F. Contemporary Jewish Folksongs and Folksinging
Do songs sung in a particular language have a raison d'etre when that language is no longer the vernacular, and do songs which grew out of an environment shaped by the Diaspora have a place in a Jewish homeland? The lectures, and this site, refer mainly to songs in Yiddish and Ladino, but the questions are relevant to songs sung in any language of the Jewish Diaspora. The answers differ with respect to language, country and community. It is a truism to say that all Jewish folksong genres are in a state of flux; more meaningful questions relate to the type of changes being made and the degree to which songs today are different from – or similar to – songs in the past.
Here are online articles dealing with the vast and vibrant culture of popular songs in Hebrew (a subject which is not dealt with on this site).
In Israel, both Yiddish and Ladino (as well as other "ethnic" music) are coming to life after being completely suffocated by the explicit national policy to create a hegemonical "Israeliness" of language and culture. Here, and probably in the rest of the world, there are both conservative and generative forces at work.
An important institution for preserving Yiddish song in Israel is the Yiddish Spiel theatre; this video shows that the aim of the theatre is to preserve Yiddish culture and that a growing number of the audience consists of young people. Two other institutions which aim to preserve Yiddish song and culture are Beth Shalom Aleichem, in Tel Aviv, and the group I sing with, the "Nehama Lifshitz Workshop for Yiddish Song". (Here's an article with video in Hebrew about the workshop). Well-known Israeli singers who include popular Yiddish or Ladino songs in their repertoires include Yoram Gaon and Dorit Reuveni (Ladino) as well as Dudu Fisher and Orit Sittner (Yiddish). Singers specializing in ethnic music include Vira Lozinsky in Yiddish and Suzy in Ladino. Betty Klein sings well in both languages, mostly in Ladino.
The general orientation of the avant-garde in Israeli Ladino music is to seek connections with roots in the East. This is in line with what is happening with other branches of Israeli music which, since the 1980's, have thrived in the legitimation of eastern musical influences. A wonderful performer whose disk, "Yahudice", places Ladino songs in their Turkish and Greek settings, is Hadass Pal-Yarden. After an extended period of musicological research in Turkey, Hadass sings with makamic eastern intonation and is backed by an ensemble consisting of traditional Ottoman instruments. A singer-dancer worth following who is constantly searching for new ways to perform Ladino and eastern music is Esti Kenan-Ofri, who sings with the Kol-Oud-Tof trio. Two singers of Ladino music who make a great effort to study and replicate an authentic sound are Ruth Yaakov and Orit Perlman. Orit works in conjunction with Shoshana Weich-Shahak, an Israeli-based musicologist who has done extensive research into Ladino music all over the world. An Israeli singer looking for a new sound who has achieved world-renown is Yasmin Levy, daughter of song-collector and singer Isaac Levy. Yasmin has been "brought to task" for attempting to bridge Ladino with Flamenco, a musical style which is only tangentially connected with Sephardic culture, and, in her latest CD, has since returned to her Ladino roots. Finally, new songs are constantly being written in Ladino for the annual "Festiladino" song contest although, with their orchestral backing, these sound more western than "ethnic".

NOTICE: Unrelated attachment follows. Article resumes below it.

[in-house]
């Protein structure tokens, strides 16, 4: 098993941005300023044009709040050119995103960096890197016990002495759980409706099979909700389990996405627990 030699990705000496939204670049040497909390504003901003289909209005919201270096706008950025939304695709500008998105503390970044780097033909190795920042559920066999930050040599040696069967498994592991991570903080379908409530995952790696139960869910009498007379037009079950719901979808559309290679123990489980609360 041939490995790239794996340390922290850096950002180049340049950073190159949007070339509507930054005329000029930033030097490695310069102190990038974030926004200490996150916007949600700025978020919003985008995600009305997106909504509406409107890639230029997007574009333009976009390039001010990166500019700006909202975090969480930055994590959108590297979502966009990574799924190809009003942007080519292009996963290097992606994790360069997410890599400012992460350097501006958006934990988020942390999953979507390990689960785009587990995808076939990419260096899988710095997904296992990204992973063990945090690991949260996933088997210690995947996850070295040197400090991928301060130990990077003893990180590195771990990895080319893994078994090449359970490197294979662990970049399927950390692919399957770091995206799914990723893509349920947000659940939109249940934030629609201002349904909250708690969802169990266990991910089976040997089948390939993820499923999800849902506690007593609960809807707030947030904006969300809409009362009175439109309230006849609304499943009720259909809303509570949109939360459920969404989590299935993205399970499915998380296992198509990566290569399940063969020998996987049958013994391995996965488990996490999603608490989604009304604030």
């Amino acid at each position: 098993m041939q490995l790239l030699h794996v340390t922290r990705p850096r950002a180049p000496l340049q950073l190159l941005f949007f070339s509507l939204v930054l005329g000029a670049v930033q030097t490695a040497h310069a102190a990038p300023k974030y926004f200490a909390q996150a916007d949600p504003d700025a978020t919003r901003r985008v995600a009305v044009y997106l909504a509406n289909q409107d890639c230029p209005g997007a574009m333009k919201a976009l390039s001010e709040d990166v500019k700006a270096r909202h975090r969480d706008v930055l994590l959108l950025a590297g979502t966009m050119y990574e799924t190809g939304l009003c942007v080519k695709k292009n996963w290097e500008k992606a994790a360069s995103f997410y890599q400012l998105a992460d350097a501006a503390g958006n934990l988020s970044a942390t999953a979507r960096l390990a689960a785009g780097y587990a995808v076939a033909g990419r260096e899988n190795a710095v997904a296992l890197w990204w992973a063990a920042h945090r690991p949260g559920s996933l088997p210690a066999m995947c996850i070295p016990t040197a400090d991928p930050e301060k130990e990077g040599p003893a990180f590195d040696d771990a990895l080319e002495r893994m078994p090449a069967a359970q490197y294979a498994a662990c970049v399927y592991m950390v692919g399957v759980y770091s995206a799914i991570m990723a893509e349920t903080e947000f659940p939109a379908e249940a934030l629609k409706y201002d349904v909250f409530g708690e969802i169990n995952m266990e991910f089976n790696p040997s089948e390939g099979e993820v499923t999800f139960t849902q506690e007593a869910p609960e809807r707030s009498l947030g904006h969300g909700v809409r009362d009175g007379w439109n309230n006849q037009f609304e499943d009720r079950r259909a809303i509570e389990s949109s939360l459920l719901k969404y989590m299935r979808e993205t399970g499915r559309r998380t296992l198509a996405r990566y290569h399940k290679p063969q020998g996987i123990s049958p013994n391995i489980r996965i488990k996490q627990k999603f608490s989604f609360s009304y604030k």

F 2. In the US and Europe
G. Jewish Languages
Which language is older: Yiddish or Ladino? Which is spoken by more people? How many people speak Jewish languages today, and how many used to? How many Jewish languages are there? Is "Jewish English" a language or a dialect?
Here is a brief definition of Jewish languages. For a fascinating look at the history, linguistic descriptions, and status of Jewish languages today, I highly recommend the Jewish Language Research Website. In addition, Omniglot provides intriguing accounts of the writing systems of these languages. It is becoming fashionable to write about Yiddish language: one example is "Born to Kvetch" by Michael Wex. If you enjoy reading tidbits about language, join me in my weekly visits to Philologos. (Popular writing in and about Ladino seems to be less dynamic than the Yiddish scene at present, but I suggest you look at the American Sephardi Federation for updates or at sites listed in the Hebrew or English links).
According to the UNESCO Red Book on Endangered Languages, both Yiddish and Ladino are "seriously endangered". This is a moot point: people are always arguing to which extent they're still alive or whether or not they're already dead! Examples of continuing signs of life include a large number of internet sites as well as the Yiddish daily Forverts and the Ladino weekly Salom. There's no question, however, that songs in both languages are definitely undergoing a revival.
Fishman, J. (2001). Can Threatened Languages Be Saved? Multilingual Matters.
Kafrissen, R. (2008). Yiddish: the living language of the Jewish people. Steinhardt Foundation for Jewish Life.
Kushner, A. Ladino today. My Jewish Learning.
Roumani, J. (2012). The story of Ladino: From roots to branches. Sephardic Horizons, Vol.2, Issue 3.
Rozovsky, L. Will Ladino rise again? Chabad.Org
Somekh, S. Arabic as a Jewish language (Parts 1-3). Sephardic Horizons, Vols.I-III
"Israel Musical Heritage Project: A People and its Music", produced by by Tzipora Jochsberger. The following videos are freely accessible from the Spielberg Virtual Cinema (search for each video separately):
Israel: Sounds in search of a home
Europe: Toward the 20th century
Italy: Salomone Rossi - between worlds
Toward Jerusalem [7 Jewish ethnic groups - Part I]
One day the heart opens [7 Jewish ethnic groups - Part II]
Morocco: Music of the Jews from North Africa
Teiman: Music of the Yemenite Jews